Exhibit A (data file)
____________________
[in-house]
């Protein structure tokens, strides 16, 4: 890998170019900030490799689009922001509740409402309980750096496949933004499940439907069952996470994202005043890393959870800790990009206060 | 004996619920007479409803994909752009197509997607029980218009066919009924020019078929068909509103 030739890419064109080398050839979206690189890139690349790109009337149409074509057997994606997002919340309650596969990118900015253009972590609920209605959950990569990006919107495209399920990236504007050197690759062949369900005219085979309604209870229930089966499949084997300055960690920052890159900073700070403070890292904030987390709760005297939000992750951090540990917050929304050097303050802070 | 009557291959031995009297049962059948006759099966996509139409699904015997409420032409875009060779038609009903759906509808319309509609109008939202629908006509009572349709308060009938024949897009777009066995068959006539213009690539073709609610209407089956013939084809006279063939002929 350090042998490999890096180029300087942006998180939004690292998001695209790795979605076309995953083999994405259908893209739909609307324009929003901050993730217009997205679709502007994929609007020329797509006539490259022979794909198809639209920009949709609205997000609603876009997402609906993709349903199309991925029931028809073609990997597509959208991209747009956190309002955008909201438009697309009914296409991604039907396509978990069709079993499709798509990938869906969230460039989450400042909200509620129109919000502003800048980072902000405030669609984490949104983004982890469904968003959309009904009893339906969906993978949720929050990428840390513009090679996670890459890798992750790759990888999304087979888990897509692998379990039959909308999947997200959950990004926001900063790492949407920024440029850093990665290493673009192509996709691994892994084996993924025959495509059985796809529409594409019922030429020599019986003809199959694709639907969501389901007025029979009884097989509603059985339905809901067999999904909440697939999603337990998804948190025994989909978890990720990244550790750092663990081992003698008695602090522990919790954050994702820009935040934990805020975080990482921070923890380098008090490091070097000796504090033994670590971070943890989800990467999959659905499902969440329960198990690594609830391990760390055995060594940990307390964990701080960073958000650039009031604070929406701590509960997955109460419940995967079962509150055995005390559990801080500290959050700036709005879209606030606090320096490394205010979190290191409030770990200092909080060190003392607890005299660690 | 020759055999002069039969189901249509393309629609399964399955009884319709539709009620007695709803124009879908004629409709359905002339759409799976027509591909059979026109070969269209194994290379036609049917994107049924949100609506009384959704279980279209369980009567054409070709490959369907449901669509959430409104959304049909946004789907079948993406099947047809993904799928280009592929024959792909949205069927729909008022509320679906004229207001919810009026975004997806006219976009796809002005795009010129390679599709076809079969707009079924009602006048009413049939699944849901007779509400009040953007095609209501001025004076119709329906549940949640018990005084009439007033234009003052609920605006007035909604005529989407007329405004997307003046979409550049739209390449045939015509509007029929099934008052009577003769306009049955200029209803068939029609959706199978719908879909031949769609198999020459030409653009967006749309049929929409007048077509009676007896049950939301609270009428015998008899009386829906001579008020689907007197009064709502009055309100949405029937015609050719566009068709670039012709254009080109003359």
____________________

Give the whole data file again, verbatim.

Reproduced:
[in-house]
């Protein structure tokens, strides 16, 4: 890998170019900030490799689009922001509740409402309980750096496949933004499940439907069952996470994202005043890393959870800790990009206060 | 004996619920007479409803994909752009197509997607029980218009066919009924020019078929068909509103 030739890419064109080398050839979206690189890139690349790109009337149409074509057997994606997002919340309650596969990118900015253009972590609920209605959950990569990006919107495209399920990236504007050197690759062949369900005219085979309604209870229930089966499949084997300055960690920052890159900073700070403070890292904030987390709760005297939000992750951090540990917050929304050097303050802070 | 009557291959031995009297049962059948006759099966996509139409699904015997409420032409875009060779038609009903759906509808319309509609109008939202629908006509009572349709308060009938024949897009777009066995068959006539213009690539073709609610209407089956013939084809006279063939002929 350090042998490999890096180029300087942006998180939004690292998001695209790795979605076309995953083999994405259908893209739909609307324009929003901050993730217009997205679709502007994929609007020329797509006539490259022979794909198809639209920009949709609205997000609603876009997402609906993709349903199309991925029931028809073609990997597509959208991209747009956190309002955008909201438009697309009914296409991604039907396509978990069709079993499709798509990938869906969230460039989450400042909200509620129109919000502003800048980072902000405030669609984490949104983004982890469904968003959309009904009893339906969906993978949720929050990428840390513009090679996670890459890798992750790759990888999304087979888990897509692998379990039959909308999947997200959950990004926001900063790492949407920024440029850093990665290493673009192509996709691994892994084996993924025959495509059985796809529409594409019922030429020599019986003809199959694709639907969501389901007025029979009884097989509603059985339905809901067999999904909440697939999603337990998804948190025994989909978890990720990244550790750092663990081992003698008695602090522990919790954050994702820009935040934990805020975080990482921070923890380098008090490091070097000796504090033994670590971070943890989800990467999959659905499902969440329960198990690594609830391990760390055995060594940990307390964990701080960073958000650039009031604070929406701590509960997955109460419940995967079962509150055995005390559990801080500290959050700036709005879209606030606090320096490394205010979190290191409030770990200092909080060190003392607890005299660690 | 020759055999002069039969189901249509393309629609399964399955009884319709539709009620007695709803124009879908004629409709359905002339759409799976027509591909059979026109070969269209194994290379036609049917994107049924949100609506009384959704279980279209369980009567054409070709490959369907449901669509959430409104959304049909946004789907079948993406099947047809993904799928280009592929024959792909949205069927729909008022509320679906004229207001919810009026975004997806006219976009796809002005795009010129390679599709076809079969707009079924009602006048009413049939699944849901007779509400009040953007095609209501001025004076119709329906549940949640018990005084009439007033234009003052609920605006007035909604005529989407007329405004997307003046979409550049739209390449045939015509509007029929099934008052009577003769306009049955200029209803068939029609959706199978719908879909031949769609198999020459030409653009967006749309049929929409007048077509009676007896049950939301609270009428015998008899009386829906001579008020689907007197009064709502009055309100949405029937015609050719566009068709670039012709254009080109003359």